In today’s business environment, the trend towards more product variety and customization is unbroken. Due to this development, the need of agile and reconfigurable production systems emerged to cope with various products and product families. To design and optimize production systems as well as to choose the optimal product matches, product analysis methods are needed. Indeed, most of the known methods aim to analyze a product or one product family on the physical level. Different product families, however, may differ largely in terms of the number and nature of components. This fact impedes an efficient comparison and choice of appropriate product family combinations for the production system. A new methodology is proposed to analyze existing products in view of their functional and physical architecture. The aim is to cluster these products in new assembly oriented product families for the optimization of existing assembly lines and the creation of future reconfigurable assembly systems. Based on Datum Flow Chain, the physical structure of the products is analyzed. Functional subassemblies are identified, and a functional analysis is performed. Moreover, a hybrid functional and physical architecture graph (HyFPAG) is the output which depicts the similarity between product families by providing design support to both, production system planners and product designers. An illustrative example of a nail-clipper is used to explain the proposed methodology. An industrial case study on two product families of steering columns of thyssenkrupp Presta France is then carried out to give a first industrial evaluati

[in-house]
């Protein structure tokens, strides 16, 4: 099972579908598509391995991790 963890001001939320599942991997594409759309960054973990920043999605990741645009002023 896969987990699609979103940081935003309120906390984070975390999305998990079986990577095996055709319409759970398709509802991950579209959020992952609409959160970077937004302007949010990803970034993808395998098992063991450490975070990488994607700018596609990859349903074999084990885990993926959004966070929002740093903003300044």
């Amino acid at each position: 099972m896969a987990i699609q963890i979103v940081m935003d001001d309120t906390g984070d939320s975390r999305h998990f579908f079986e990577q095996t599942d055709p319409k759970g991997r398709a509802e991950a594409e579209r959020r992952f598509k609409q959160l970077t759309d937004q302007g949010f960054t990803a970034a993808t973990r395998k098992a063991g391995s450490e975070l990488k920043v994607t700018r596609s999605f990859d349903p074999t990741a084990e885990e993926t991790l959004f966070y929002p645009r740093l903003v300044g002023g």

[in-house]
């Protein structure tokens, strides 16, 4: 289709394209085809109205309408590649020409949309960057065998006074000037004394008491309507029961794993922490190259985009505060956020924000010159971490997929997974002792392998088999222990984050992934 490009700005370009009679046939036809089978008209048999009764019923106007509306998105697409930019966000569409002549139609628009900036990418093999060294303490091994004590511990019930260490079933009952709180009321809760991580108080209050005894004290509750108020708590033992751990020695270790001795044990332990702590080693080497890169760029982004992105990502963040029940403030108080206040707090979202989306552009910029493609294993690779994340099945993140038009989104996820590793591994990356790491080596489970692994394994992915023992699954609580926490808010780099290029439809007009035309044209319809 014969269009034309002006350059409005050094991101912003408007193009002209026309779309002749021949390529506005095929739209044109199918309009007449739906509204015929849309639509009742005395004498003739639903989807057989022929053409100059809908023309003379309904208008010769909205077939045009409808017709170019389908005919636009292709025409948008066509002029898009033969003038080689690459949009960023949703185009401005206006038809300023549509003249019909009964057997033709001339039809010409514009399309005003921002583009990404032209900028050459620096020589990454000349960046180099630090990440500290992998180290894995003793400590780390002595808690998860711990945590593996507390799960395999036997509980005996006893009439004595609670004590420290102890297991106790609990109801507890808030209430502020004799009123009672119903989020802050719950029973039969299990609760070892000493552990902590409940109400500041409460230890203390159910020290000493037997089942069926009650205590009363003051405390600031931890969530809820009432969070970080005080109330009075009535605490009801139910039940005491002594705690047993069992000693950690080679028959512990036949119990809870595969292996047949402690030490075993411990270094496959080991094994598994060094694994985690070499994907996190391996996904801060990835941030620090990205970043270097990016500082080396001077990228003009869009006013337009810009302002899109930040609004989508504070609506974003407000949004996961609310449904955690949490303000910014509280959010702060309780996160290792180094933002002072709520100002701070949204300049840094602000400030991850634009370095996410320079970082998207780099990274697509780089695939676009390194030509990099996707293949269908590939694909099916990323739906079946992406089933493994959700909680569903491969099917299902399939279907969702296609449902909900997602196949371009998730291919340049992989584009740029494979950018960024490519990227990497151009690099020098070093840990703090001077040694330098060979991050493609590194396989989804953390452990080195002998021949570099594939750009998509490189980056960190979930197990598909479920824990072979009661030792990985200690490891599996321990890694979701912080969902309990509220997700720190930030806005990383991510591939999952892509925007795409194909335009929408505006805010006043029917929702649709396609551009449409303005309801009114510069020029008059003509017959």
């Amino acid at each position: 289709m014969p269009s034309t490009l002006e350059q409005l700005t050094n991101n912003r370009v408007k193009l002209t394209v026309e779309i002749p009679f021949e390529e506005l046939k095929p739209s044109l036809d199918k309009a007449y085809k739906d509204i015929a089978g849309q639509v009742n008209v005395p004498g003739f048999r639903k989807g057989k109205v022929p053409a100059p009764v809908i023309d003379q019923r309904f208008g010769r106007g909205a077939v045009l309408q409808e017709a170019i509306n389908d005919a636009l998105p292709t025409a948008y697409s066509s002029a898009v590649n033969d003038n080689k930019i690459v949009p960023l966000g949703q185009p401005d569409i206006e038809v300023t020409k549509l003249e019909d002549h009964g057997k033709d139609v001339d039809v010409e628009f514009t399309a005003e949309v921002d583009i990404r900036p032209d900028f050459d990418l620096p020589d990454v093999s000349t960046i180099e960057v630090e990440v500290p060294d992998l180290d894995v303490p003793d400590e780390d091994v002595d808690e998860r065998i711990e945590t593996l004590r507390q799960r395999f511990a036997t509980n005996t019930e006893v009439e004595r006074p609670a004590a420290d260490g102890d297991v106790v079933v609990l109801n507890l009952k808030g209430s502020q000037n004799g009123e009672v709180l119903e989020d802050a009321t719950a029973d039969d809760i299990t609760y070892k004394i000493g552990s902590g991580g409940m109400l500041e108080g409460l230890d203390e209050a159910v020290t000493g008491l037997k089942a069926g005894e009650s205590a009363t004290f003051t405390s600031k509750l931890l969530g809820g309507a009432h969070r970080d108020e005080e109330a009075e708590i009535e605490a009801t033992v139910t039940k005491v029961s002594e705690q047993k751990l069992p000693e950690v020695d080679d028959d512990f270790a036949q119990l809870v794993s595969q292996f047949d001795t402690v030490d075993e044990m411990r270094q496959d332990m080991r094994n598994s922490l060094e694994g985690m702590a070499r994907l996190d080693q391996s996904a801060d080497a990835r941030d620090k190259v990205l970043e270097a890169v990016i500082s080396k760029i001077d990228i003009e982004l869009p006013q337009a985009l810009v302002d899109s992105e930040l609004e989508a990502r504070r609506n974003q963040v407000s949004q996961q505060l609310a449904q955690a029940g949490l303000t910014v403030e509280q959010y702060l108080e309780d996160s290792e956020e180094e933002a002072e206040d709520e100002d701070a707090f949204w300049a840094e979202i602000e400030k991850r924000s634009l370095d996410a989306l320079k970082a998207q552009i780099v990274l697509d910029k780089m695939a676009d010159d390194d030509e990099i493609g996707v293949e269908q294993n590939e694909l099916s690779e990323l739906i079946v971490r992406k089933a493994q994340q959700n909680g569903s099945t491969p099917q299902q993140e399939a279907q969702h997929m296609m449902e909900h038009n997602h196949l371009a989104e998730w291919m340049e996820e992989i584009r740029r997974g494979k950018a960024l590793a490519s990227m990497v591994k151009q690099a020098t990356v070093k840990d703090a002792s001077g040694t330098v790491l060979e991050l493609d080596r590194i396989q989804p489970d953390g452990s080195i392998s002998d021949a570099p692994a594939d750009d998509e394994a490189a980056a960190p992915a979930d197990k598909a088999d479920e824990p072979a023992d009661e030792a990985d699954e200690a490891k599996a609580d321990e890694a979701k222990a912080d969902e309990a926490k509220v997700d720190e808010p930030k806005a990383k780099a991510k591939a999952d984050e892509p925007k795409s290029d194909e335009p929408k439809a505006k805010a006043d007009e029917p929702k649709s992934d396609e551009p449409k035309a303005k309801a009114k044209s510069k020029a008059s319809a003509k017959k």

[ 5 ] Kandler, M.; Lanza, G. & Krahe, C. (2020), "Development of a Human-centered Industry 4.0 Philosophy". New Developments in Sheet Metal Forming, pp. 123-135.